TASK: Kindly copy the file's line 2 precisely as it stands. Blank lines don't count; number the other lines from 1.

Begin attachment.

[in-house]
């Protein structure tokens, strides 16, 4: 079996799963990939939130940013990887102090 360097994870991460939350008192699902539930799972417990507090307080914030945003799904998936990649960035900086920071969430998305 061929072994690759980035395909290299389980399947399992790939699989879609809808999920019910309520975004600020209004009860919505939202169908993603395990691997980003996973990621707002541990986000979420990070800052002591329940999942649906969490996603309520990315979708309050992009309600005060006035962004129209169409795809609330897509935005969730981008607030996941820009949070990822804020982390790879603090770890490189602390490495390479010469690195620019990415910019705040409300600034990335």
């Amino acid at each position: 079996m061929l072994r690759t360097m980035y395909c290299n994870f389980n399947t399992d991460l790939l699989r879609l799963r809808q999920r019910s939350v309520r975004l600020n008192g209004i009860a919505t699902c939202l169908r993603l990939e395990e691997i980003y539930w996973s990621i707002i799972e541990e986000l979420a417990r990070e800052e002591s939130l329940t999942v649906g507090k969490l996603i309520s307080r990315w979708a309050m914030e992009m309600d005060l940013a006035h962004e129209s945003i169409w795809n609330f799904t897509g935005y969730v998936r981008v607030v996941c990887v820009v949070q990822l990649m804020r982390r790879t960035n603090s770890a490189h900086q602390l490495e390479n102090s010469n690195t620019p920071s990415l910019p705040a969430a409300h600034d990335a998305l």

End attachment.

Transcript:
């Protein structure tokens, strides 16, 4: 079996799963990939939130940013990887102090 360097994870991460939350008192699902539930799972417990507090307080914030945003799904998936990649960035900086920071969430998305 061929072994690759980035395909290299389980399947399992790939699989879609809808999920019910309520975004600020209004009860919505939202169908993603395990691997980003996973990621707002541990986000979420990070800052002591329940999942649906969490996603309520990315979708309050992009309600005060006035962004129209169409795809609330897509935005969730981008607030996941820009949070990822804020982390790879603090770890490189602390490495390479010469690195620019990415910019705040409300600034990335």